Research in Engineering Design

, Volume 27, Issue 4, pp 347–366 | Cite as

Optimizing time–cost trade-offs in product development projects with a multi-objective evolutionary algorithm

  • Christoph Meier
  • Ali A. YassineEmail author
  • Tyson R. Browning
  • Ulrich Walter
Original Paper


Time–cost trade-offs arise when organizations seek the fastest product development (PD) process subject to a predefined budget, or the lowest-cost PD process within a given project deadline. Most of the engineering and project management literature has addressed this trade-off problem solely in terms of crashing—options to trade cost for time at the individual activity level—and using acyclical networks. Previously (Meier et al. in IEEE Trans Eng Manag 62(2):237–255, 2015), we presented a rich model of the iterative (cyclical) PD process that accounts for crashing, overlapping, and stochastic activity durations and iterations. In this paper, we (1) propose an optimization strategy for the model based on a multi-objective evolutionary algorithm, called ε-MOEA, which identifies the Pareto set of best time–cost trade-off solutions, and (2) demonstrate the approach using an automotive case study. We find that, in addition to crashing, activity overlapping, process architecture, and work policy provide further managerial levers for addressing the time–cost trade-off problem. In particular, managerial work policies guide process cost and duration into particular subsets of the Pareto-optimal solutions. No work policy appeared to be superior to the others in both the cost and duration dimensions; instead, a time–cost trade-off arises due to the choice of work policy. We conclude that it is essential for managers to consider all of the key factors in combination when planning and executing PD projects.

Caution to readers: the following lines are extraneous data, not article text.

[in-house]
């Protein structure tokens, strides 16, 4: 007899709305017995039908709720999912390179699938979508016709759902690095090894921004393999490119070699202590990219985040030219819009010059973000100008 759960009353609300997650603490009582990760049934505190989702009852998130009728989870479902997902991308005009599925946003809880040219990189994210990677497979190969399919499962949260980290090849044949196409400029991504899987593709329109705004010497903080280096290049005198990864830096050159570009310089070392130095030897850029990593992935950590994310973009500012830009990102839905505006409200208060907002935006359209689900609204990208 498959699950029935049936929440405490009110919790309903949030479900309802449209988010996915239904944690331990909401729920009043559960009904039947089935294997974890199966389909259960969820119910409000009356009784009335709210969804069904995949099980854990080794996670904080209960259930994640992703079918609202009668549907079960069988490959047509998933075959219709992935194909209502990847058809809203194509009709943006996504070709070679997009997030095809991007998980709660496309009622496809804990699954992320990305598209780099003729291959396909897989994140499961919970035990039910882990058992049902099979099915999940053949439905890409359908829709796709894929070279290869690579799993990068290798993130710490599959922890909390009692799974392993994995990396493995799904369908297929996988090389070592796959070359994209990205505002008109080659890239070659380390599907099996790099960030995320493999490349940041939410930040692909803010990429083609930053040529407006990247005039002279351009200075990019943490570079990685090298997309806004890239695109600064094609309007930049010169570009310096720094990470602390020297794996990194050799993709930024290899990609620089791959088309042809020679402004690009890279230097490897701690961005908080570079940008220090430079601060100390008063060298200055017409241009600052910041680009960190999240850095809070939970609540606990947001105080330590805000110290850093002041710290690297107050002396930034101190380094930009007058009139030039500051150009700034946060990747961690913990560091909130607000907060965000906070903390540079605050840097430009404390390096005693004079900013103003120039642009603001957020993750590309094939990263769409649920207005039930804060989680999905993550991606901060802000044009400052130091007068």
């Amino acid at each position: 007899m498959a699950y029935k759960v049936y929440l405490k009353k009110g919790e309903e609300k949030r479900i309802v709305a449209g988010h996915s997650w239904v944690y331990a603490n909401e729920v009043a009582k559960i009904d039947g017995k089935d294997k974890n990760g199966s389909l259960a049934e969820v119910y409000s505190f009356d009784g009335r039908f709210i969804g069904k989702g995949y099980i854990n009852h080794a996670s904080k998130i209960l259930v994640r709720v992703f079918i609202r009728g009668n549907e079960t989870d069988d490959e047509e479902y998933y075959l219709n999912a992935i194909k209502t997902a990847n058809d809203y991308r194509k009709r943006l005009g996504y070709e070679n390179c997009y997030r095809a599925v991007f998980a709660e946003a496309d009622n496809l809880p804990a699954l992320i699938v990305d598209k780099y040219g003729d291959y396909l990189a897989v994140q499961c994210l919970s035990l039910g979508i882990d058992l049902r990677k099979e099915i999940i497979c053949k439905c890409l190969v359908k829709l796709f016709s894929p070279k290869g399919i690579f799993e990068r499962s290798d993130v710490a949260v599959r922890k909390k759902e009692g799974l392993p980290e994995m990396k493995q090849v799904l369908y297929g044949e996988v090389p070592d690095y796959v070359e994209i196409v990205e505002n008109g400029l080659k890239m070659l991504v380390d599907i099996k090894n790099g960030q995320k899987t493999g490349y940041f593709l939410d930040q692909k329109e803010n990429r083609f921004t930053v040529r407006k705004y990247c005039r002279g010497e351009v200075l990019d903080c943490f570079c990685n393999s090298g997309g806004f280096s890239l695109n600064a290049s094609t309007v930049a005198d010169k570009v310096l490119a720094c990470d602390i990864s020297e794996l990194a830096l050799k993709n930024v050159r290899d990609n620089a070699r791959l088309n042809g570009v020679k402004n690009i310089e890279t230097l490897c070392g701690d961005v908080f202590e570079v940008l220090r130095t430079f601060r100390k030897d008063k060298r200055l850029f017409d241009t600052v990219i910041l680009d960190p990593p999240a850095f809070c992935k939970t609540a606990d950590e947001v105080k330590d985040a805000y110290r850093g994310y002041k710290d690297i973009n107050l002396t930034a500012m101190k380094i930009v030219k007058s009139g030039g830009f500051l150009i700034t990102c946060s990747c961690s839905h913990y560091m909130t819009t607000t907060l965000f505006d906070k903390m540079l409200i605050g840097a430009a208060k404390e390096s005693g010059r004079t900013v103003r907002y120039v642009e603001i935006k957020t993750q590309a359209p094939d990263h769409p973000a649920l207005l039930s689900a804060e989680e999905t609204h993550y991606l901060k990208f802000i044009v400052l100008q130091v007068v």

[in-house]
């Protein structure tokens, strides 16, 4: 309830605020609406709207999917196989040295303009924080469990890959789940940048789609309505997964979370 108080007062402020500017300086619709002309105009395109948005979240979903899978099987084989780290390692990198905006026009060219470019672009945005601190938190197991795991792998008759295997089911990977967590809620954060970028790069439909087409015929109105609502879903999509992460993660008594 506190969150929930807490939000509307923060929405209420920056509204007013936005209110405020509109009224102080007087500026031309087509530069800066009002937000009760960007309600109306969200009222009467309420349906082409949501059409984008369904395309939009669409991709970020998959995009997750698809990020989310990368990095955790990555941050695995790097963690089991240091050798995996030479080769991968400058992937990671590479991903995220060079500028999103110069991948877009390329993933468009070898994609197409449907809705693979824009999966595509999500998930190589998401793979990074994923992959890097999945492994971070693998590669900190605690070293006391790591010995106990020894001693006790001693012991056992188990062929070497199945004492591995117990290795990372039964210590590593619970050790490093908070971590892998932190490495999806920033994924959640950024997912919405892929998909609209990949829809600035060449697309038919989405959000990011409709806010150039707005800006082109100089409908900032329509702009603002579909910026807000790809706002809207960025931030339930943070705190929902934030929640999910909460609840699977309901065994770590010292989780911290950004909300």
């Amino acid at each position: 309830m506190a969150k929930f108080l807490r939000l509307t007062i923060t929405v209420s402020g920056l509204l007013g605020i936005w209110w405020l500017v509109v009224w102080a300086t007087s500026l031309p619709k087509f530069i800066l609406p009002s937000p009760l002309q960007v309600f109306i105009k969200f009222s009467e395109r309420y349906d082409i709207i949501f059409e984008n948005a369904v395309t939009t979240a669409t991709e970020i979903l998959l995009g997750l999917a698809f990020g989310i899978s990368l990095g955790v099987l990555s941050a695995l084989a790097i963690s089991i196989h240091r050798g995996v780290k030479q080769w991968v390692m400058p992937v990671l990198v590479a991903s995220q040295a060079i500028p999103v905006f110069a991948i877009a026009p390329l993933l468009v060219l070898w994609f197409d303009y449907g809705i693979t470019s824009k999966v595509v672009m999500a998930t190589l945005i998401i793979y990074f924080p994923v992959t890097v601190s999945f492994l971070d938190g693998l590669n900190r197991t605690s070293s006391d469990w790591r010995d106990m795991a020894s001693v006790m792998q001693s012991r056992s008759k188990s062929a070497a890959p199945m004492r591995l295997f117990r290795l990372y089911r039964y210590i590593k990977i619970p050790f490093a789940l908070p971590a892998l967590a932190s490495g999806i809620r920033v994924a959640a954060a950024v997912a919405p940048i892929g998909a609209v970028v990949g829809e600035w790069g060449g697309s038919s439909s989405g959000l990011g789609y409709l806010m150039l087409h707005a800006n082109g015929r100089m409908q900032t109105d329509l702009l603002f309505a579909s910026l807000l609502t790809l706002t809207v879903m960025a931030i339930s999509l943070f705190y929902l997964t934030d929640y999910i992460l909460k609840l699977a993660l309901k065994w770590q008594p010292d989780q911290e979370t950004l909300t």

Time–cost trade-off Product development Project management Iteration Crashing Overlapping Work policy Optimization Genetic algorithm 



The first author would like to thank the Bavarian Science Foundation. The second author is grateful for support from the University Research Board (URB) program at the American University of Beirut. The third author is grateful for support from the Neeley Summer Research Award Program from the Neeley School of Business at TCU.

Supplementary material

163_2016_222_MOESM1_ESM.docx (140 kb)
Supplementary material 1 (DOCX 140 kb)


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Copyright information

© Springer-Verlag London 2016

Authors and Affiliations

  • Christoph Meier
    • 1
  • Ali A. Yassine
    • 2
    Email author
  • Tyson R. Browning
    • 3
  • Ulrich Walter
    • 1
  1. 1.Institute of AstronauticsTechnische Universität MünchenGarchingGermany
  2. 2.Department of Industrial Engineering and ManagementAmerican University of BeirutBeirutLebanon
  3. 3.Neeley School of BusinessTexas Christian UniversityFort WorthUSA

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